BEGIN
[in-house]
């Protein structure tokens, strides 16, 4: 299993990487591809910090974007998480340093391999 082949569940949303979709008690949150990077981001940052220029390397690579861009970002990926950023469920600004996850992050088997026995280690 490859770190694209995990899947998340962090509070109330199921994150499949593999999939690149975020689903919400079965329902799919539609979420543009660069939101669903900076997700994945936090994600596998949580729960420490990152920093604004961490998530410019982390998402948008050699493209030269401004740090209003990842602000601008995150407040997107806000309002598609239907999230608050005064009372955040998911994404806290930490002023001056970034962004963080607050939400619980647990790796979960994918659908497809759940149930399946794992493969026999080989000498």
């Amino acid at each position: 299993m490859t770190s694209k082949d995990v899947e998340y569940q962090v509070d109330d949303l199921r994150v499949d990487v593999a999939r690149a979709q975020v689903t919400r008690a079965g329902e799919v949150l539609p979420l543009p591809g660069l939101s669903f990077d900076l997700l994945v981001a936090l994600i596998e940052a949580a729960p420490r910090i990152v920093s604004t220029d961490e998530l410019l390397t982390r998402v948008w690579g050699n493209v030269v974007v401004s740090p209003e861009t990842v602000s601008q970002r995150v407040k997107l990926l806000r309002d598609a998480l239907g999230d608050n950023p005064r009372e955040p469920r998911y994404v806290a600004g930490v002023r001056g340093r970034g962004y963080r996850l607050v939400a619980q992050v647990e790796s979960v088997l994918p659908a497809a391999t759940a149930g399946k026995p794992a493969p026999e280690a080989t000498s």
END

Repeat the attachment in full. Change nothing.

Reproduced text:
[in-house]
């Protein structure tokens, strides 16, 4: 299993990487591809910090974007998480340093391999 082949569940949303979709008690949150990077981001940052220029390397690579861009970002990926950023469920600004996850992050088997026995280690 490859770190694209995990899947998340962090509070109330199921994150499949593999999939690149975020689903919400079965329902799919539609979420543009660069939101669903900076997700994945936090994600596998949580729960420490990152920093604004961490998530410019982390998402948008050699493209030269401004740090209003990842602000601008995150407040997107806000309002598609239907999230608050005064009372955040998911994404806290930490002023001056970034962004963080607050939400619980647990790796979960994918659908497809759940149930399946794992493969026999080989000498």
């Amino acid at each position: 299993m490859t770190s694209k082949d995990v899947e998340y569940q962090v509070d109330d949303l199921r994150v499949d990487v593999a999939r690149a979709q975020v689903t919400r008690a079965g329902e799919v949150l539609p979420l543009p591809g660069l939101s669903f990077d900076l997700l994945v981001a936090l994600i596998e940052a949580a729960p420490r910090i990152v920093s604004t220029d961490e998530l410019l390397t982390r998402v948008w690579g050699n493209v030269v974007v401004s740090p209003e861009t990842v602000s601008q970002r995150v407040k997107l990926l806000r309002d598609a998480l239907g999230d608050n950023p005064r009372e955040p469920r998911y994404v806290a600004g930490v002023r001056g340093r970034g962004y963080r996850l607050v939400a619980q992050v647990e790796s979960v088997l994918p659908a497809a391999t759940a149930g399946k026995p794992a493969p026999e280690a080989t000498s």